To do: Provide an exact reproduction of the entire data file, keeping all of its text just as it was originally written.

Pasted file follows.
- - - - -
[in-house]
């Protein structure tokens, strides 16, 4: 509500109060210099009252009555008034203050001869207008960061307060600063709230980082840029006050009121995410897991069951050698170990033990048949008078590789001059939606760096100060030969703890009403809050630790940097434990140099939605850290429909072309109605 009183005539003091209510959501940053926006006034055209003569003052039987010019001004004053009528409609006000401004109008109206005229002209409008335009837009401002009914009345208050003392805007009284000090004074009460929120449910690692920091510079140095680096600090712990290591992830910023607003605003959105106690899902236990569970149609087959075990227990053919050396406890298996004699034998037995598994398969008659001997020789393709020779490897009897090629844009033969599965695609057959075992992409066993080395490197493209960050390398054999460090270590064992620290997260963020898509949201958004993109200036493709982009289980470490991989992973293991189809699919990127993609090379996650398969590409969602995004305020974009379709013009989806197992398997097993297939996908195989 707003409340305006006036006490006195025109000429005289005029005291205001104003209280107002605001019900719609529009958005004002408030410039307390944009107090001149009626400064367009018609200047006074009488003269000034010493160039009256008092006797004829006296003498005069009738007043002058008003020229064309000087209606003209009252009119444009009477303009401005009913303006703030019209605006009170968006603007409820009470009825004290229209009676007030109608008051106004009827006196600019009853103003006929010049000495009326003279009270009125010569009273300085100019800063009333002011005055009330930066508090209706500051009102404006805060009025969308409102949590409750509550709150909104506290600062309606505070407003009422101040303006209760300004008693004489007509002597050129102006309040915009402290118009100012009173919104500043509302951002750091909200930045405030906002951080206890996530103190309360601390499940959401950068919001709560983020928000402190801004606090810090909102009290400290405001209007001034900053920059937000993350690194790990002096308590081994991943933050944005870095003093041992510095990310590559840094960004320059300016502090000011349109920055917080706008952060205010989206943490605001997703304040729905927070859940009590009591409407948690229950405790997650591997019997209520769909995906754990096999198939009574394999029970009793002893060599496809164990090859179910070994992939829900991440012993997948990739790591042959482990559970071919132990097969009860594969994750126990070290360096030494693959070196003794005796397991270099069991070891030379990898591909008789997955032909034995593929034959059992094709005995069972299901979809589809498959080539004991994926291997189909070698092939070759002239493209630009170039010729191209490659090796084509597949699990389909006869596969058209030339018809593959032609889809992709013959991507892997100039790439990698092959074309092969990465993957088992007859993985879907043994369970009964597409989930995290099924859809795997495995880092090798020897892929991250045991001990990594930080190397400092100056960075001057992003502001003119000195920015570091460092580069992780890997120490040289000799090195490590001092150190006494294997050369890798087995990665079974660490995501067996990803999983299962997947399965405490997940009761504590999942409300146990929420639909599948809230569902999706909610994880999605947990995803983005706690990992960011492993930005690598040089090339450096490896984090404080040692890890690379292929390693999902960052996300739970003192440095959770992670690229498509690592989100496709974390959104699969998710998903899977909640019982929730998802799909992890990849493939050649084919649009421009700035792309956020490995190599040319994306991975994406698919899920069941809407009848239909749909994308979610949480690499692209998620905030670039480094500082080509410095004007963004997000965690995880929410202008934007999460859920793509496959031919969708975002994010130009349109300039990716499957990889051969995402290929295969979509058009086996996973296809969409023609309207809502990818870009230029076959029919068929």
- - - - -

[in-house]
């Protein structure tokens, strides 16, 4: 509500109060210099009252009555008034203050001869207008960061307060600063709230980082840029006050009121995410897991069951050698170990033990048949008078590789001059939606760096100060030969703890009403809050630790940097434990140099939605850290429909072309109605 009183005539003091209510959501940053926006006034055209003569003052039987010019001004004053009528409609006000401004109008109206005229002209409008335009837009401002009914009345208050003392805007009284000090004074009460929120449910690692920091510079140095680096600090712990290591992830910023607003605003959105106690899902236990569970149609087959075990227990053919050396406890298996004699034998037995598994398969008659001997020789393709020779490897009897090629844009033969599965695609057959075992992409066993080395490197493209960050390398054999460090270590064992620290997260963020898509949201958004993109200036493709982009289980470490991989992973293991189809699919990127993609090379996650398969590409969602995004305020974009379709013009989806197992398997097993297939996908195989 707003409340305006006036006490006195025109000429005289005029005291205001104003209280107002605001019900719609529009958005004002408030410039307390944009107090001149009626400064367009018609200047006074009488003269000034010493160039009256008092006797004829006296003498005069009738007043002058008003020229064309000087209606003209009252009119444009009477303009401005009913303006703030019209605006009170968006603007409820009470009825004290229209009676007030109608008051106004009827006196600019009853103003006929010049000495009326003279009270009125010569009273300085100019800063009333002011005055009330930066508090209706500051009102404006805060009025969308409102949590409750509550709150909104506290600062309606505070407003009422101040303006209760300004008693004489007509002597050129102006309040915009402290118009100012009173919104500043509302951002750091909200930045405030906002951080206890996530103190309360601390499940959401950068919001709560983020928000402190801004606090810090909102009290400290405001209007001034900053920059937000993350690194790990002096308590081994991943933050944005870095003093041992510095990310590559840094960004320059300016502090000011349109920055917080706008952060205010989206943490605001997703304040729905927070859940009590009591409407948690229950405790997650591997019997209520769909995906754990096999198939009574394999029970009793002893060599496809164990090859179910070994992939829900991440012993997948990739790591042959482990559970071919132990097969009860594969994750126990070290360096030494693959070196003794005796397991270099069991070891030379990898591909008789997955032909034995593929034959059992094709005995069972299901979809589809498959080539004991994926291997189909070698092939070759002239493209630009170039010729191209490659090796084509597949699990389909006869596969058209030339018809593959032609889809992709013959991507892997100039790439990698092959074309092969990465993957088992007859993985879907043994369970009964597409989930995290099924859809795997495995880092090798020897892929991250045991001990990594930080190397400092100056960075001057992003502001003119000195920015570091460092580069992780890997120490040289000799090195490590001092150190006494294997050369890798087995990665079974660490995501067996990803999983299962997947399965405490997940009761504590999942409300146990929420639909599948809230569902999706909610994880999605947990995803983005706690990992960011492993930005690598040089090339450096490896984090404080040692890890690379292929390693999902960052996300739970003192440095959770992670690229498509690592989100496709974390959104699969998710998903899977909640019982929730998802799909992890990849493939050649084919649009421009700035792309956020490995190599040319994306991975994406698919899920069941809407009848239909749909994308979610949480690499692209998620905030670039480094500082080509410095004007963004997000965690995880929410202008934007999460859920793509496959031919969708975002994010130009349109300039990716499957990889051969995402290929295969979509058009086996996973296809969409023609309207809502990818870009230029076959029919068929």